Budget 2021-22: Quick guide to the important budget changes affecting you
The 2021-22 Federal Budget represents a significant turnaround compared to what we were reporting on when last year’s budget was handed down. As usual, we’ve extracted the important budget changes most likely to be relevant to you, our clients.
In 2020, we were facing $966 billion in debt by 2024 and a deficit of $218 billion – the worst budget numbers in Australian history. However, the year didn’t turn out the way that many expected; with unemployment staying well below forecasts, as well as a rebound in consumer spending and business confidence beyond the hope of 2020.
This year’s budget isn’t all rainbows and sunshine though. It’s a big-spending stimulus budget that pushes the government further into debt. But it comes with more constraint, much greater optimism and a potential light at the end of the deficit tunnel.
We’ve picked out the pieces of the 2021-22 Federal Budget that we feel impact our clients the most to give you the information that you need, simply and easily. In no particular order, here are some of the important budget changes that may affect your household budget and future plans.
Further boost to employment
The JobMaker scheme will be extended for a further 12 months. Businesses will receive wage grants of up to $200 per week for each person they hire between the ages of 16 and 29, and $100 per week for each person aged between 30-35. The new employee must have been in receipt of a JobSeeker (or other) payment for at least 28 of the last 84 days. Designed to promote job growth in the younger age groups, employees can’t be replacements for existing staff and the total headcount in the business must increase.
A win for craft brewers
For some, possibly the highlight of the 2021-22 Federal Budget is that small brewers and distillers will now receive a full refund for alcohol excise duty that they pay up to a maximum of $350,000. This provides a big boost to the industry with the expectation that growth in this sector will allow smaller, locally owned brewers to expand and hire more staff.
Increases to child care subsidies
From July 2022, families with more than one child in child care can expect to receive a child care subsidy of up to 95 percent of the cost for a second child. Further, the cap on child care subsidies of $10,560 for households earning more than $189,390 will be scrapped. These budget changes are designed to encourage the primary carer greater participation in the workforce and are expected to help with the anticipated skills shortage. While these changes may be helpful for families with more than one child in care, they won’t benefit all families.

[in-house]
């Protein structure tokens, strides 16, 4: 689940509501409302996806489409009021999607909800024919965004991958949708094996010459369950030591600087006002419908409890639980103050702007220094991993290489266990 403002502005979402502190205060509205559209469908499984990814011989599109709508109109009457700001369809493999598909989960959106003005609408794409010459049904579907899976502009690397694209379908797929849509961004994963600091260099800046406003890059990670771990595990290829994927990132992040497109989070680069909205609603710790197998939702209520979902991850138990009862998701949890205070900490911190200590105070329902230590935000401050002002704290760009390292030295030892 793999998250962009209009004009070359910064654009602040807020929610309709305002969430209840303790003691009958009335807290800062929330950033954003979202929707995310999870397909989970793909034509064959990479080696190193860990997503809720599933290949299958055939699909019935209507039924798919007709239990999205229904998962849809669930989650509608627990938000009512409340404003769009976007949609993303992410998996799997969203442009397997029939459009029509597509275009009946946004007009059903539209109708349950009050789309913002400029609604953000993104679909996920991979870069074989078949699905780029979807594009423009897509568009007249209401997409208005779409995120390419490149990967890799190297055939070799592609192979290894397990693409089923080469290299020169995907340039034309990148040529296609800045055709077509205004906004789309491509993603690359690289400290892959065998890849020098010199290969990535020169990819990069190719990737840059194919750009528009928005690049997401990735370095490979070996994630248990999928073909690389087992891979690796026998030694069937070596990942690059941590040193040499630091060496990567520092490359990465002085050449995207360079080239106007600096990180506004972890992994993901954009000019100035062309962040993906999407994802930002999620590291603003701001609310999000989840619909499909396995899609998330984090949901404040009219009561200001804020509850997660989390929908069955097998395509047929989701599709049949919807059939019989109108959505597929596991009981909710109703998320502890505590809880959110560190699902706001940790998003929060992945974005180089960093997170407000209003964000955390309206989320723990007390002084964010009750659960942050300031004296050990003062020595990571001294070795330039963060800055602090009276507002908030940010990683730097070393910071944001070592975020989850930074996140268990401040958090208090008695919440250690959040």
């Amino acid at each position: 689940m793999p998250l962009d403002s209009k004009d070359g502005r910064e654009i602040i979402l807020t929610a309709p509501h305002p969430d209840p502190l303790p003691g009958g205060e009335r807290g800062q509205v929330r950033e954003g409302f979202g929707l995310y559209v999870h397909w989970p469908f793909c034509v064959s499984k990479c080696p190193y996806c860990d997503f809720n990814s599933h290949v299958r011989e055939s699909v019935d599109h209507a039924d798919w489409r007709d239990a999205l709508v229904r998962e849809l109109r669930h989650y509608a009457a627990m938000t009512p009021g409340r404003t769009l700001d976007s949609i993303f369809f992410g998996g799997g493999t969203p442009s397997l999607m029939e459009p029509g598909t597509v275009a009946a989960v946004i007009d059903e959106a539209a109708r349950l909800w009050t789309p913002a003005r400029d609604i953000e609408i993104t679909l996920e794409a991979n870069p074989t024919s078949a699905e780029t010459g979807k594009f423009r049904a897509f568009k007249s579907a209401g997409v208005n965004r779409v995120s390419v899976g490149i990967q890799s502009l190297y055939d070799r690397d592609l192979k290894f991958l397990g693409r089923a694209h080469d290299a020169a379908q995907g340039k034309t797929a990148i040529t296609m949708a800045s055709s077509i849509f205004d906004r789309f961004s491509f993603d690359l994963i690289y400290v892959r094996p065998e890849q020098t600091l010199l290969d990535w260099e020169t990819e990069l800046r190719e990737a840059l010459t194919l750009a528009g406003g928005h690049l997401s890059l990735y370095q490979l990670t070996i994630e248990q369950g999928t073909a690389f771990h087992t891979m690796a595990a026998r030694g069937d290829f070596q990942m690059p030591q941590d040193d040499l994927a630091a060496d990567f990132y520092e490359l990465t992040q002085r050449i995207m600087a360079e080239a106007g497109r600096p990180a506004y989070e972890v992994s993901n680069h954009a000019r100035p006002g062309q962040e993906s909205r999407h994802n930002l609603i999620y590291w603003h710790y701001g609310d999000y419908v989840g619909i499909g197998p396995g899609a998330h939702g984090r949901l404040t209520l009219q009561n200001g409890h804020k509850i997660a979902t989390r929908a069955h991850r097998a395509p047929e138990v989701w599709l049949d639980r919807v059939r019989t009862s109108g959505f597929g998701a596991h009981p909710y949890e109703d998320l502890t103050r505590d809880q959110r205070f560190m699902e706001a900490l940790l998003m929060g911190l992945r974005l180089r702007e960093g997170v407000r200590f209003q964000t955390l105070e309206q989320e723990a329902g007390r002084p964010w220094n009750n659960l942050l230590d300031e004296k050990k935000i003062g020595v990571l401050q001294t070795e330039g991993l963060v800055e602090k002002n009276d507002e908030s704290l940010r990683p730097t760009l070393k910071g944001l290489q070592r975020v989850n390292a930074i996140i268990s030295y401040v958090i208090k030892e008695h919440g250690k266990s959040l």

First home buyer support
For single parents, a new four-year scheme will offer up to 10,000 participants the ability to borrow up to 98 percent to buy a home. Typically, any loan above 80 percent would attract lenders mortgage insurance, often costing tens of thousands of dollars and making home ownership near impossible for those who can’t save a deposit. The new scheme sees the Federal Government providing the equivalent of mortgage insurance at no cost to eligible participants. It will now be possible for a single parent, meeting the eligibility criteria, to purchase their first home with just a 2 percent deposit, factoring in grants offered by the various state governments. While this is a bonus for some single parents, it will also boost the construction industry and further demand for housing.
The First Home Loan Deposit Scheme will also be expanded, with a further 10,000 spaces being made available. Similar to the above incentives for single parents, the scheme allows borrowers to buy a house with as little as 5 percent deposit, with the government providing the mortgage insurance at no cost.